A consumer debt is “any obligation or alleged obligation of a consumer to pay money arising out of a transaction in which the money, property, insurance, or services which are the subject of the transaction are primarily for personal, family, or household purposes.” 15 U.S.C. § 1692a(5); see also Abby v. Paige, 903 F. Supp. 2d 1330, 1334 (S.D. Fla. 2012). Northland argues that Schweitzer has provided no evidence that the debt at issue was a consumer debt, or in other words that the debt was incurred in connection with personal, family, or household purposes. DE 42-1 at 12; DE 42-2 ¶ 9; see also DE 40-2 ¶ 7. Schweitzer has conceded this point both by failing to timely or properly respond to Northland’s Statement of Material Facts, and also by failing to timely respond to Northland’s Requests for Admissions, which included a request to admit that Schweitzer had no evidence that the debt was a consumer debt. DE 42-4 at 4; see also Fed. R. Civ. P. 36(a)(3) (“A matter is admitted unless, within 30 days after being served, the party … serves … a written answer or objection. …”). Because the FDCPA requires that a plaintiff prove that he was the target of collection activity arising from a consumer debt (see 15 U.S.C. § 1692a(5)), and Schweitzer has failed to provide any record evidence whatsoever that Northland called him in connection with a consumer debt, Northland is entitled to summary judgment on Schweitzer’s FDCPA claim against it. See Fitzpatrick v. City of Atlanta, 2 F.3d 1112, 1115-16 (11th Cir. 1993).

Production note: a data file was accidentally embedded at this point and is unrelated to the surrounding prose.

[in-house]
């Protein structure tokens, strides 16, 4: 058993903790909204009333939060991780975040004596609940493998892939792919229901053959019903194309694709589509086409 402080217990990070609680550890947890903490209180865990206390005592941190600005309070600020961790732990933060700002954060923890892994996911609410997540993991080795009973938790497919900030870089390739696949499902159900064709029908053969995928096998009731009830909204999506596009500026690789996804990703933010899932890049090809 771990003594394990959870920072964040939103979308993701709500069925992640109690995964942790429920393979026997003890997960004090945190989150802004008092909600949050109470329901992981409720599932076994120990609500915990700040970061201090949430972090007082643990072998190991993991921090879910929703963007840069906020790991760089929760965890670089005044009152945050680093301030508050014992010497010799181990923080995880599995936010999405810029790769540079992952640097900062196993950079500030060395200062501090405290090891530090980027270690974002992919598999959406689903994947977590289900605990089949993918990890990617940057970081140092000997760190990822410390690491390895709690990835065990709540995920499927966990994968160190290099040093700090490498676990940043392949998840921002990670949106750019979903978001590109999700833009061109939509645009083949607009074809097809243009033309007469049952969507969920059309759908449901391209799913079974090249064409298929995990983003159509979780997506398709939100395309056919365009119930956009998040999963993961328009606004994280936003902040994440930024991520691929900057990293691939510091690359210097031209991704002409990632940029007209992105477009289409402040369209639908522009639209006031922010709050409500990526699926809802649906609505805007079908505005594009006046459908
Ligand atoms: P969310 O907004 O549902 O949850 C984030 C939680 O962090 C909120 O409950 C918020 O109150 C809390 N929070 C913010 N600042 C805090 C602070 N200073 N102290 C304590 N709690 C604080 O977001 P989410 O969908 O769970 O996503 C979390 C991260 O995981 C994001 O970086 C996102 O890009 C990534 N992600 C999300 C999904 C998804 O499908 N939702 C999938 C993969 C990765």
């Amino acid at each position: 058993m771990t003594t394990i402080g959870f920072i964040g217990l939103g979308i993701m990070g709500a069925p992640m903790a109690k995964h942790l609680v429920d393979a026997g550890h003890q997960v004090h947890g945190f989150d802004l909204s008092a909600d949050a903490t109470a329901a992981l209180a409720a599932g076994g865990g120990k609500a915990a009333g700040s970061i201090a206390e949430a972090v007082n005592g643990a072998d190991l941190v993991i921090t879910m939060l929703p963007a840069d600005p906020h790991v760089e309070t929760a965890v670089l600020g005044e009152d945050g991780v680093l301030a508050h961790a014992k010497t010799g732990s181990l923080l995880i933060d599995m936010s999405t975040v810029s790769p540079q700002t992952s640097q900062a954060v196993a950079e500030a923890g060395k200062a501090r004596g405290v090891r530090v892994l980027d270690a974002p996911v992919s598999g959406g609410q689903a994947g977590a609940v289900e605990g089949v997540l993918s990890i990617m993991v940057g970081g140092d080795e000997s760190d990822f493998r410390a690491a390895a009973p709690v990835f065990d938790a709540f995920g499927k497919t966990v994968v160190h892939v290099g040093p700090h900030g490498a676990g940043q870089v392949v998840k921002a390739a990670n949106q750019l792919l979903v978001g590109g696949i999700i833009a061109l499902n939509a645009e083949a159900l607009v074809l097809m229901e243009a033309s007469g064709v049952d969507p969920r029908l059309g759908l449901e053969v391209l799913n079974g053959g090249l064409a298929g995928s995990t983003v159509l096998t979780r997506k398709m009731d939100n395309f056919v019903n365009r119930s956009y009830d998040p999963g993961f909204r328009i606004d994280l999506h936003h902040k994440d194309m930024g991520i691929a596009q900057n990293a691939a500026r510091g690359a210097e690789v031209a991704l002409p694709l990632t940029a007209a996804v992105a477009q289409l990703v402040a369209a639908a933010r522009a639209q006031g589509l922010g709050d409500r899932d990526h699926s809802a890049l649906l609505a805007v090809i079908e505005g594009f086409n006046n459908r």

Turning to the auto dialed calls (TCPA), the court said Plaintiff gave permission to Citibank (the original creditor) and the debt collection calls to the Plaintiff’s residential line are not covered by the residential line portion of the TCPA. I think the Plaintiff argues this but failed to do so in time so the court held all of this was admitted.
Schweitzer provided his telephone number to Citibank when he applied for a credit card. DE 40-2 ¶¶ 2-4. Schweitzer thus consented to receive calls from Citibank about the resulting credit-card debt. See 2008 FCC Ruling, 23 F.C.C.R. at 564. Because Schweitzer consented to receive these calls from Citibank, his TCPA claim based upon the alleged debt-collection calls fails as to Citibank as a matter of law. See 47 U.S.C. § 227(b)(1)(B).
Schweitzer’s TCPA claim also fails with respect to all Defendants because their debt-collection calls do not fall within the scope of the TCPA’s prohibitions. Section 227(b)(1)(B) prohibits certain calls to residential telephone lines. However, some types of calls are excluded from the coverage of Section 227(b)(1)(B) by FCC rules or orders. See id. § 227(b)(2)(B). Among those excluded calls are debt-collection calls. 47 C.F.R. § 64.1200(a)(3)(iii); Meadows v. Franklin Collection Serv., Inc., 414 F. App’x 230, 235 (11th Cir. 2011) (per curiam). Because the telephone calls at issue in this case were debt-collection calls placed to Schweitzer’s residential telephone number, they are excluded from the scope of the TCPA by the FCC, and cannot support a TCPA claim.
The biggest take home lesson from this is you must respond to deadlines in federal court or you lose.